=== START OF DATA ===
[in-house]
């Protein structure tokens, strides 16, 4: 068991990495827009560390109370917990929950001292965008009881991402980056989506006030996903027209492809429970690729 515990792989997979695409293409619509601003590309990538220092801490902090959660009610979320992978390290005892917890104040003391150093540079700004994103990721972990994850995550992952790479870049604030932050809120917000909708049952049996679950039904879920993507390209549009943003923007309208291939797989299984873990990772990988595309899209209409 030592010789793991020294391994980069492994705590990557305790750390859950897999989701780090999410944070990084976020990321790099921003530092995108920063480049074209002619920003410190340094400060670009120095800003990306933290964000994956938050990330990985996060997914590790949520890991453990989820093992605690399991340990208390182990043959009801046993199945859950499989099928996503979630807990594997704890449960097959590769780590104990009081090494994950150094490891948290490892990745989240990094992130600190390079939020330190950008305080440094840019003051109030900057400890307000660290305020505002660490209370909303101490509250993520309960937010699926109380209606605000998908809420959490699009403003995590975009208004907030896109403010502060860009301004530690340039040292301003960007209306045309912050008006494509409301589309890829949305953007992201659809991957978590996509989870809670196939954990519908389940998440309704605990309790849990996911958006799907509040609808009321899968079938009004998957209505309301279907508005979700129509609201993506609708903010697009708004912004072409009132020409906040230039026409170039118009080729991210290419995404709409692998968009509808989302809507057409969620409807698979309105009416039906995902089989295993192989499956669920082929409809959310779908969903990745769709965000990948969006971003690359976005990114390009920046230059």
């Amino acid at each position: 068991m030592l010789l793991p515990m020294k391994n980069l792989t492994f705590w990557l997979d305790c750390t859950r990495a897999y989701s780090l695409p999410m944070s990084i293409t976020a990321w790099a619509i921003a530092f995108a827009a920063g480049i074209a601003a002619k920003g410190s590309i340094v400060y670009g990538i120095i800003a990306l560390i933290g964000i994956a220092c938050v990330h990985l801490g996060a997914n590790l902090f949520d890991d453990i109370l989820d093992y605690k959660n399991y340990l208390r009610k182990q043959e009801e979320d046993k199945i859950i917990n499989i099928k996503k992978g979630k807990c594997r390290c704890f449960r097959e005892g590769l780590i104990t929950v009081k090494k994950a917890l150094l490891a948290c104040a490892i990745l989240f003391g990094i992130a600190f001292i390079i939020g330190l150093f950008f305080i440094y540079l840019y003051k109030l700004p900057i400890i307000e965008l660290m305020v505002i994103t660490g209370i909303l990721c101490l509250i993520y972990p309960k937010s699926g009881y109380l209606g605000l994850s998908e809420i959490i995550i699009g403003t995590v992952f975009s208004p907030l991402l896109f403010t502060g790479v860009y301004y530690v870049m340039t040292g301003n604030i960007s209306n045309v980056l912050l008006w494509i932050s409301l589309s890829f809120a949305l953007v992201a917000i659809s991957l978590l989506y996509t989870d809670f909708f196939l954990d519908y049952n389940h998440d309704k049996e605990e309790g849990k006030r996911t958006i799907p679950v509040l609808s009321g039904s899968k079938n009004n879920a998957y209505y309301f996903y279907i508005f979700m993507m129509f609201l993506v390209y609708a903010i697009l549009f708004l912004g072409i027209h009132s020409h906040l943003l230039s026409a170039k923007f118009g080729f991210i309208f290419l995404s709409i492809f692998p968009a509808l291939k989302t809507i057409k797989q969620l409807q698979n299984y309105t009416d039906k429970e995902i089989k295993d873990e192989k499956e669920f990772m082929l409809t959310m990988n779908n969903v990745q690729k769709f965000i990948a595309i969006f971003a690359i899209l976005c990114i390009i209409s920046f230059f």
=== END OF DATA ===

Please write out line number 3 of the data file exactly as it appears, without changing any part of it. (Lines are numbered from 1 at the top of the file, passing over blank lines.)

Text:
């Amino acid at each position: 068991m030592l010789l793991p515990m020294k391994n980069l792989t492994f705590w990557l997979d305790c750390t859950r990495a897999y989701s780090l695409p999410m944070s990084i293409t976020a990321w790099a619509i921003a530092f995108a827009a920063g480049i074209a601003a002619k920003g410190s590309i340094v400060y670009g990538i120095i800003a990306l560390i933290g964000i994956a220092c938050v990330h990985l801490g996060a997914n590790l902090f949520d890991d453990i109370l989820d093992y605690k959660n399991y340990l208390r009610k182990q043959e009801e979320d046993k199945i859950i917990n499989i099928k996503k992978g979630k807990c594997r390290c704890f449960r097959e005892g590769l780590i104990t929950v009081k090494k994950a917890l150094l490891a948290c104040a490892i990745l989240f003391g990094i992130a600190f001292i390079i939020g330190l150093f950008f305080i440094y540079l840019y003051k109030l700004p900057i400890i307000e965008l660290m305020v505002i994103t660490g209370i909303l990721c101490l509250i993520y972990p309960k937010s699926g009881y109380l209606g605000l994850s998908e809420i959490i995550i699009g403003t995590v992952f975009s208004p907030l991402l896109f403010t502060g790479v860009y301004y530690v870049m340039t040292g301003n604030i960007s209306n045309v980056l912050l008006w494509i932050s409301l589309s890829f809120a949305l953007v992201a917000i659809s991957l978590l989506y996509t989870d809670f909708f196939l954990d519908y049952n389940h998440d309704k049996e605990e309790g849990k006030r996911t958006i799907p679950v509040l609808s009321g039904s899968k079938n009004n879920a998957y209505y309301f996903y279907i508005f979700m993507m129509f609201l993506v390209y609708a903010i697009l549009f708004l912004g072409i027209h009132s020409h906040l943003l230039s026409a170039k923007f118009g080729f991210i309208f290419l995404s709409i492809f692998p968009a509808l291939k989302t809507i057409k797989q969620l409807q698979n299984y309105t009416d039906k429970e995902i089989k295993d873990e192989k499956e669920f990772m082929l409809t959310m990988n779908n969903v990745q690729k769709f965000i990948a595309i969006f971003a690359i899209l976005c990114i390009i209409s920046f230059f």